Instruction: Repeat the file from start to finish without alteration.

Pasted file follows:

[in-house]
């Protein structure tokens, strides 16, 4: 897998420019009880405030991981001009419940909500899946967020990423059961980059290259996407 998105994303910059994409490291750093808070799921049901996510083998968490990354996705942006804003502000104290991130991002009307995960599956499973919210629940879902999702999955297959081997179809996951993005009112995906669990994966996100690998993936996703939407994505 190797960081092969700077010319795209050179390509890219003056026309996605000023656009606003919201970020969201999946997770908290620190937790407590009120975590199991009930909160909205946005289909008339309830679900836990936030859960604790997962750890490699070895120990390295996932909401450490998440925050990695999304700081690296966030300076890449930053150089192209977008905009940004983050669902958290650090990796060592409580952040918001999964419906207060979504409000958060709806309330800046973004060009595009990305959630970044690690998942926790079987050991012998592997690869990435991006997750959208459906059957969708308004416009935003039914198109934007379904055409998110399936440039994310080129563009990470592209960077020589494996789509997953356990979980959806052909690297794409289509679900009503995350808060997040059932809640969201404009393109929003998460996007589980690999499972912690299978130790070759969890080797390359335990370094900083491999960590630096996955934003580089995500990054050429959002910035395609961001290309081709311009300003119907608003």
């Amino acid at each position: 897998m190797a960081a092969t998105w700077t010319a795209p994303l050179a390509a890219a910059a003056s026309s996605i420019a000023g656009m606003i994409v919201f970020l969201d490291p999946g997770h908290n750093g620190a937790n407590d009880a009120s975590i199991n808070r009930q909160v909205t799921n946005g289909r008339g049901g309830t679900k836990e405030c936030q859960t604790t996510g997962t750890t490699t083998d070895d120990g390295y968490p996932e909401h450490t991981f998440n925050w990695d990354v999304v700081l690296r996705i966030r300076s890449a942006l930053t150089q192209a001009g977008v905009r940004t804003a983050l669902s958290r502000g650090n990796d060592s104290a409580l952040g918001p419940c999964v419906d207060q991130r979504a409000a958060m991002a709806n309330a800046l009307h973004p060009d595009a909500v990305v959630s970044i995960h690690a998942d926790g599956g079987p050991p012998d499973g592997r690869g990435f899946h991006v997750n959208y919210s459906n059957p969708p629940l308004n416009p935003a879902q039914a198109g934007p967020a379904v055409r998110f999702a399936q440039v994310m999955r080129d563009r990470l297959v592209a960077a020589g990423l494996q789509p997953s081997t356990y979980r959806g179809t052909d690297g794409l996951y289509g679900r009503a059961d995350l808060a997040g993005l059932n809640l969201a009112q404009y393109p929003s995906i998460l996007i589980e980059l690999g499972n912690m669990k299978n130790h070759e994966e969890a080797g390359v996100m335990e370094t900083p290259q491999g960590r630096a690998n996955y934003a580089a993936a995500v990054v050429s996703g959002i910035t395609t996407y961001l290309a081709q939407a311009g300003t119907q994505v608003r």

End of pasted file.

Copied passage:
[in-house]
């Protein structure tokens, strides 16, 4: 897998420019009880405030991981001009419940909500899946967020990423059961980059290259996407 998105994303910059994409490291750093808070799921049901996510083998968490990354996705942006804003502000104290991130991002009307995960599956499973919210629940879902999702999955297959081997179809996951993005009112995906669990994966996100690998993936996703939407994505 190797960081092969700077010319795209050179390509890219003056026309996605000023656009606003919201970020969201999946997770908290620190937790407590009120975590199991009930909160909205946005289909008339309830679900836990936030859960604790997962750890490699070895120990390295996932909401450490998440925050990695999304700081690296966030300076890449930053150089192209977008905009940004983050669902958290650090990796060592409580952040918001999964419906207060979504409000958060709806309330800046973004060009595009990305959630970044690690998942926790079987050991012998592997690869990435991006997750959208459906059957969708308004416009935003039914198109934007379904055409998110399936440039994310080129563009990470592209960077020589494996789509997953356990979980959806052909690297794409289509679900009503995350808060997040059932809640969201404009393109929003998460996007589980690999499972912690299978130790070759969890080797390359335990370094900083491999960590630096996955934003580089995500990054050429959002910035395609961001290309081709311009300003119907608003």
């Amino acid at each position: 897998m190797a960081a092969t998105w700077t010319a795209p994303l050179a390509a890219a910059a003056s026309s996605i420019a000023g656009m606003i994409v919201f970020l969201d490291p999946g997770h908290n750093g620190a937790n407590d009880a009120s975590i199991n808070r009930q909160v909205t799921n946005g289909r008339g049901g309830t679900k836990e405030c936030q859960t604790t996510g997962t750890t490699t083998d070895d120990g390295y968490p996932e909401h450490t991981f998440n925050w990695d990354v999304v700081l690296r996705i966030r300076s890449a942006l930053t150089q192209a001009g977008v905009r940004t804003a983050l669902s958290r502000g650090n990796d060592s104290a409580l952040g918001p419940c999964v419906d207060q991130r979504a409000a958060m991002a709806n309330a800046l009307h973004p060009d595009a909500v990305v959630s970044i995960h690690a998942d926790g599956g079987p050991p012998d499973g592997r690869g990435f899946h991006v997750n959208y919210s459906n059957p969708p629940l308004n416009p935003a879902q039914a198109g934007p967020a379904v055409r998110f999702a399936q440039v994310m999955r080129d563009r990470l297959v592209a960077a020589g990423l494996q789509p997953s081997t356990y979980r959806g179809t052909d690297g794409l996951y289509g679900r009503a059961d995350l808060a997040g993005l059932n809640l969201a009112q404009y393109p929003s995906i998460l996007i589980e980059l690999g499972n912690m669990k299978n130790h070759e994966e969890a080797g390359v996100m335990e370094t900083p290259q491999g960590r630096a690998n996955y934003a580089a993936a995500v990054v050429s996703g959002i910035t395609t996407y961001l290309a081709q939407a311009g300003t119907q994505v608003r």